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Team Names and Mascots – What Do They Represent?

teamnamesand mascots

Let me start by sharing that I am not a Native American, but I do have a perspective on the recent move by the Federal Patent Office to cancel the Washington Redskins trademark.

What is too politically incorrect?  Where are we going with political correctness as a nation?  Is Wahoo of the Cleveland Indians a racist? Are all fans of the Washington Redskins racists? Do the Atlanta Braves fans believe that Native Americans are below other Americans?  Maybe…….but I doubt it.

Without a doubt, there is a black eye on the history of the United States.  How the U.S. Government and its representatives treated Native Americans is appalling. We are not proud of this, none of us.  We wish this embarrassment would be eradicated and the Indians were not.  We wish our history does not have this story to tell.

Back in 1755 there was a bounty on Native American’s scalps, called redskins.  Worth anywhere from 50 to 20 pounds depending on the scalp gathered. No one believes that this is something to be proud of.  The redskin name has also been used to identify a group of people, by both the peoples in and outside the group.  One of the very first records of it being used is by a Native American, Chief Black Thunder in which he is recorded as stating, “…I turn to all, red skins and white skins, and challenge an accusation against me.”

It is also understood that Native Americans pass down their traditions, cultures, languages and stories to their descendants to keep their important past alive. Many tribes were lost, so were their cultures. No one believes that this is something to be proud of.

The U.S. pushed human beings out of the way, not understanding or caring to understand what they stood for or why. Not a proud moment. I didn’t do it, but I know it was done and this is a part of the history of the United States.

Not only is there a black eye on the history of the United States, but there are many on the history of the human race as a whole.  Any scholar of history can identify horribly shameful and atrocious periods in the times of different cultures, religions and groups of people across the centuries.  This is nothing to be proud of either.

While there are some good reasons to be mindful of the things we say, political correctness has become ridiculous, to the point where it is joked about. Where does it stop?  If you look at a list of sports team names or mascots, just about any group of people either by ethnicity, job function, religious affiliation/non-affiliation, geography, or a myriad of other categories, could easily come up with an objection if they wanted to. Here’s a quick list of sports teams that represent or describe a group of people; Spartans, Vikings, Fighting Irish, Pioneers, Devils, New York Knickerbockers, Celtics, Trail Blazers, 76′ers, Islanders, Indians, Cavaliers, Wizards, Mavericks, Argonauts, Roughriders, Cowboys, Chiefs, Buccaneers, Saints, 49′ers, Senators, Admirals, Americans, Rivermen, Barons, Gladiators, Wranglers, Braves, Rangers, Canadians, Canucks, Oilers,  Nationals, Brewers, Padres, Giants, Yankees, and Twins.  What team is the next target?  Do we start objecting to these team names as well?  Enough is enough.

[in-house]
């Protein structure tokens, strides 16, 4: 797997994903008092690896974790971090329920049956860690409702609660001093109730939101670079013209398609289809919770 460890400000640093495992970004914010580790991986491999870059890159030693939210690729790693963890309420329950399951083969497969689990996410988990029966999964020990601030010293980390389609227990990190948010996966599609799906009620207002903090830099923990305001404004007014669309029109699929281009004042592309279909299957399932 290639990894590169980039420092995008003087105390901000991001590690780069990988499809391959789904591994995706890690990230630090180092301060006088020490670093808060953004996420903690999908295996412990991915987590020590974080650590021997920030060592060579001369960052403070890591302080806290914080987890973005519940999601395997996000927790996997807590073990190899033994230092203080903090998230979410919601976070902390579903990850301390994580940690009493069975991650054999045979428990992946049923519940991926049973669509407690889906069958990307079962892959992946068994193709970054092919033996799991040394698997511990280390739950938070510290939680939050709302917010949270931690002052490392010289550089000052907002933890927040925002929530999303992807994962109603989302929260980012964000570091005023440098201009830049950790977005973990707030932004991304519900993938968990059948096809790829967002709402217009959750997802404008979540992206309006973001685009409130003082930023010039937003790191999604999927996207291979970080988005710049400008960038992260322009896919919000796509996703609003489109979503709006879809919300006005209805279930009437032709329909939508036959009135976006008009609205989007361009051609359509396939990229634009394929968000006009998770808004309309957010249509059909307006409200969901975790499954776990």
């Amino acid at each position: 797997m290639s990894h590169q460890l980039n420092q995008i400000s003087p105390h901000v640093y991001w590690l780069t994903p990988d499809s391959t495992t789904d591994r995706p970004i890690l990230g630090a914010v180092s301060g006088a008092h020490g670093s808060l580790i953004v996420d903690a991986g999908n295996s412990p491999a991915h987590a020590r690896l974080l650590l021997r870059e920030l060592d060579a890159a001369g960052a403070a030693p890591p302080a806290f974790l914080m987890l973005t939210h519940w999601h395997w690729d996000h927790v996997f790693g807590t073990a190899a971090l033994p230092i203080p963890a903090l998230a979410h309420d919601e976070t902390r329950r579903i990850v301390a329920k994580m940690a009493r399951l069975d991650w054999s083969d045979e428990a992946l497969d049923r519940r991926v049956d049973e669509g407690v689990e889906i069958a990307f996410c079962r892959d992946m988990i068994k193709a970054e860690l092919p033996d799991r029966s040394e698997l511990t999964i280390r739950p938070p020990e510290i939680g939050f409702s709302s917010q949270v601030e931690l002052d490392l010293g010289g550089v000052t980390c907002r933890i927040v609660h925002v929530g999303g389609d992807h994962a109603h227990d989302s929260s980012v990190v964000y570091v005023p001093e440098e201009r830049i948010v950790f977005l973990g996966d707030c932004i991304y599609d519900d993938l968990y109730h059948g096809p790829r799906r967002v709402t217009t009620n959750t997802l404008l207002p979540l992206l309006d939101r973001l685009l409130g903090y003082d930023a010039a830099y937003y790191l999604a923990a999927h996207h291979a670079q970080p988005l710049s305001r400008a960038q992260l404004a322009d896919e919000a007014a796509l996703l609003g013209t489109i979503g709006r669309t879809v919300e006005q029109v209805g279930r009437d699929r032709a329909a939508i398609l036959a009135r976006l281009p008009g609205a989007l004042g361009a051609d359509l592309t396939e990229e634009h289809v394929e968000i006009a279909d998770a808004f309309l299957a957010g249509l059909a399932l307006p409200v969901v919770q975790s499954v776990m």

We need to look at intention.  I think that when teams were picking out their mascots, some as many as 60 years ago, it was more of a term of endearment. Team names and mascots were selected because they represent qualities of winners.  In fact, teams or schools that do not have names or mascots with those qualities are targets of jokes.  When we cheer the Redskins on, we are thinking of a valiant warrior forging into battle unfearful and proud.  Washington fans aren’t thinking of torturing Native Americans for their hides when they call their team the Redskins.

We praise and worship these teams and their mascots for decades, lifetimes.  They become a part of us. We have the Atlanta Braves chop because it is a way to unite the fans to cheer their beloved team to victory, not a demonstration of a scalping.

Some teams have submitted to the pressure of political correctness and changed their name.  St. John’s changed from Redmen to Red Storm, Marquette were once Warriors are now Golden Eagles, and Miami University in Ohio are no longer the Redskins, but the Redhawks.

I grew up in Washington, Iowa; the DEMONS of Washington High School, the colors of orange and black. Every other year, someone brings up that we need to change the mascot because of the implications.  But as far as I know, there is not one devil worshiper in the group.  We that went to WHS are proud to be called Demons!

The Cleveland Indians are in town and a few protesters showed at the game to voice their opinions.  And in the same instant a fan was quoted right next to the protesters, “I have been cheering on Wahoo for over 50 years and I am not going to change now.”

These mascots are only that, a mascot.  The mascots of the teams I listed above were not created to put down or denigrate those groups either.  In the case of mascots that refer to Native Americans, I do not believe that they were created to put down the Native American, if anything I believe they were created to cheer on the brave souls that fought valiantly for their good names.

I guess the names can be changed if it upsets enough people. However, as a proud graduate of Washington High School, I hope the Demons are always the Demons.

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